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As Ford moves closer to the end of its Australian manufacturing operations, this week marked one more sad milestone along the way: the last engines to be produced at its Geelong plant have been boxed up and shipped out.

The final bell will toll on October 7, but, just as production of the Falcon Ute ended in July, the company’s engine building operation is the latest to finish up.

The Geelong factory has been in operation since 1925, building cars alongside their engines until the late 1950s. Although no official number exists for engines produced since then, it is understood that around 4.5 million engines have come out of the plant since the ’60s.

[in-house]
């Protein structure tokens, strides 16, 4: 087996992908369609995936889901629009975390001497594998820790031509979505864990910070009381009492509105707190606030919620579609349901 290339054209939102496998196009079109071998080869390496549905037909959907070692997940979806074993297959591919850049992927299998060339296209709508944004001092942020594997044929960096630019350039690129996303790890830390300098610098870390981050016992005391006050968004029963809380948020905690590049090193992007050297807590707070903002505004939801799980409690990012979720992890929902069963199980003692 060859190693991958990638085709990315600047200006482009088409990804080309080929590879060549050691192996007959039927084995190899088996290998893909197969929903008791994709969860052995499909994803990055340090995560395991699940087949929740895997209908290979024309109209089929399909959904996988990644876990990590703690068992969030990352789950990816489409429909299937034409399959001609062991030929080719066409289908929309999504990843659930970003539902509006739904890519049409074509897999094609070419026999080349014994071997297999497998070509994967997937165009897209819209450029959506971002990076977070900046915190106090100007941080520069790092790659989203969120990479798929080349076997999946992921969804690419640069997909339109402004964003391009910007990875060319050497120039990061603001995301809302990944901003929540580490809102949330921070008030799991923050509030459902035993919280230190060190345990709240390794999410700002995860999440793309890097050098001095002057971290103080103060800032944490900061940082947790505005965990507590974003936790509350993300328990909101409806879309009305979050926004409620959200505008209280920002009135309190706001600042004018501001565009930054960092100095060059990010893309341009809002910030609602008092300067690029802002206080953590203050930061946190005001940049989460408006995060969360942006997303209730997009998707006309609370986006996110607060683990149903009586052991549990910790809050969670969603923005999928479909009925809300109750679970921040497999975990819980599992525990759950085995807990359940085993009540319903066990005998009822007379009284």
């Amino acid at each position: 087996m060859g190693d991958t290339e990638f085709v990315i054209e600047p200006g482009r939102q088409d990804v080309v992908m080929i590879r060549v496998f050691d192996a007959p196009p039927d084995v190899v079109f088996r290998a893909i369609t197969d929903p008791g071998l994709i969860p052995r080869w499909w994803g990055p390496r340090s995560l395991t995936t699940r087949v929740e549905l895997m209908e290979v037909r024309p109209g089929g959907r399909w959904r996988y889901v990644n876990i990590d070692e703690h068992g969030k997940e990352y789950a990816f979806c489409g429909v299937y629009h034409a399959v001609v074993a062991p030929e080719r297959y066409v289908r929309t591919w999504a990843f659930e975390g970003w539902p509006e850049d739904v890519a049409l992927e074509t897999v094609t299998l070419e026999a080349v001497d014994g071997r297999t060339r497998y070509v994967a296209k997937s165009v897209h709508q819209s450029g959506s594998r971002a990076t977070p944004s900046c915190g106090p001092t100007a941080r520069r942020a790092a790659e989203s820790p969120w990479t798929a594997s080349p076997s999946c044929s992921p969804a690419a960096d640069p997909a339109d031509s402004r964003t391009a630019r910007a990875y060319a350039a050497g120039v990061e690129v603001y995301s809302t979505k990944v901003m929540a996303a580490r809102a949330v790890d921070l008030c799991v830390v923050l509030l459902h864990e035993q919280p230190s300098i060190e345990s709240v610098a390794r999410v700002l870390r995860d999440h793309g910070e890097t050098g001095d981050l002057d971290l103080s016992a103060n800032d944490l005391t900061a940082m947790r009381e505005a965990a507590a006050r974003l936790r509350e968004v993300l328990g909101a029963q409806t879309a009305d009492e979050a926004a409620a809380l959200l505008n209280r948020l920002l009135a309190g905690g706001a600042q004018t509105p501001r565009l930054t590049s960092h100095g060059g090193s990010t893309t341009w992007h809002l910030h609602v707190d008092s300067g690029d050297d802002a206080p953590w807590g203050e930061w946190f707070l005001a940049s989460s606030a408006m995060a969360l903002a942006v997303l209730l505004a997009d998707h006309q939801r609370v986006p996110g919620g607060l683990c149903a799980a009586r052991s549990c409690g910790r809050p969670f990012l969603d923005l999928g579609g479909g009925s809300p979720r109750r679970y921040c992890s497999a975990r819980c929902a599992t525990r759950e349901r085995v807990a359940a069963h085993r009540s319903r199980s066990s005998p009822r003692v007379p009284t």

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In a statement released this week, the company said: “We captured the moment with our engine plant team and plan to celebrate all milestones with our full manufacturing team on October 7.

“We will also celebrate the living legacy of our iconic vehicles – including our product development teams and facilities put in place to make Falcon a world-class vehicle – with our most enthusiastic fans soon after production ends.”

The final engines, fittingly an inline six and a V8, were produced this week ahead of the October 7 shutdown of Ford’s Broadmeadows assembly line.

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The end of manufacturing will be a sad note in Ford’s history, but the company has taken significant steps to help workers move into new roles internally and elsewhere.

It has also committed to a huge engineering and design program in Australia, helping to maintain our region’s role as a key player in the global automotive industry.

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